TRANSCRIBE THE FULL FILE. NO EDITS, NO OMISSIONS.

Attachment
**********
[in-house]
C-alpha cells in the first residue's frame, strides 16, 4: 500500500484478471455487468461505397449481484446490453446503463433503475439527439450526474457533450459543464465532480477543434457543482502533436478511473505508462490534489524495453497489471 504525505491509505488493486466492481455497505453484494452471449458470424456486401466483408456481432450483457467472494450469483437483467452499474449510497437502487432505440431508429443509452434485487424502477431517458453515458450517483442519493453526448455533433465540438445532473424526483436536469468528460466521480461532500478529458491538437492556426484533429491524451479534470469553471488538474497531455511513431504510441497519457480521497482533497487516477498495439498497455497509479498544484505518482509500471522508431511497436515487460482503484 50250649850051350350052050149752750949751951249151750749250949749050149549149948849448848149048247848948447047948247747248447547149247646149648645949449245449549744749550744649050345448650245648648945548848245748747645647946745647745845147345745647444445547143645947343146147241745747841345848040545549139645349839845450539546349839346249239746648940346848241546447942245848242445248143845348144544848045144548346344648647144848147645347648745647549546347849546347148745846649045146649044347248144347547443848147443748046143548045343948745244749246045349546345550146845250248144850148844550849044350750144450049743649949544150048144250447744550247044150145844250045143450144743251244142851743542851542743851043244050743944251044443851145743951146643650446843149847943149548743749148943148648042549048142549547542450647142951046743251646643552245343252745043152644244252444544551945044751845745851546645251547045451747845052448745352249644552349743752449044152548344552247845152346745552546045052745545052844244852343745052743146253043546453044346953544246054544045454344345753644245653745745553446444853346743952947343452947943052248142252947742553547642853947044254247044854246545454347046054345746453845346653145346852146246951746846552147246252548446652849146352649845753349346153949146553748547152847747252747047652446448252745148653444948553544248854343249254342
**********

[in-house]
C-alpha cells in the first residue's frame, strides 16, 4: 500500500484478471455487468461505397449481484446490453446503463433503475439527439450526474457533450459543464465532480477543434457543482502533436478511473505508462490534489524495453497489471 504525505491509505488493486466492481455497505453484494452471449458470424456486401466483408456481432450483457467472494450469483437483467452499474449510497437502487432505440431508429443509452434485487424502477431517458453515458450517483442519493453526448455533433465540438445532473424526483436536469468528460466521480461532500478529458491538437492556426484533429491524451479534470469553471488538474497531455511513431504510441497519457480521497482533497487516477498495439498497455497509479498544484505518482509500471522508431511497436515487460482503484 50250649850051350350052050149752750949751951249151750749250949749050149549149948849448848149048247848948447047948247747248447547149247646149648645949449245449549744749550744649050345448650245648648945548848245748747645647946745647745845147345745647444445547143645947343146147241745747841345848040545549139645349839845450539546349839346249239746648940346848241546447942245848242445248143845348144544848045144548346344648647144848147645347648745647549546347849546347148745846649045146649044347248144347547443848147443748046143548045343948745244749246045349546345550146845250248144850148844550849044350750144450049743649949544150048144250447744550247044150145844250045143450144743251244142851743542851542743851043244050743944251044443851145743951146643650446843149847943149548743749148943148648042549048142549547542450647142951046743251646643552245343252745043152644244252444544551945044751845745851546645251547045451747845052448745352249644552349743752449044152548344552247845152346745552546045052745545052844244852343745052743146253043546453044346953544246054544045454344345753644245653745745553446444853346743952947343452947943052248142252947742553547642853947044254247044854246545454347046054345746453845346653145346852146246951746846552147246252548446652849146352649845753349346153949146553748547152847747252747047652446448252745148653444948553544248854343249254342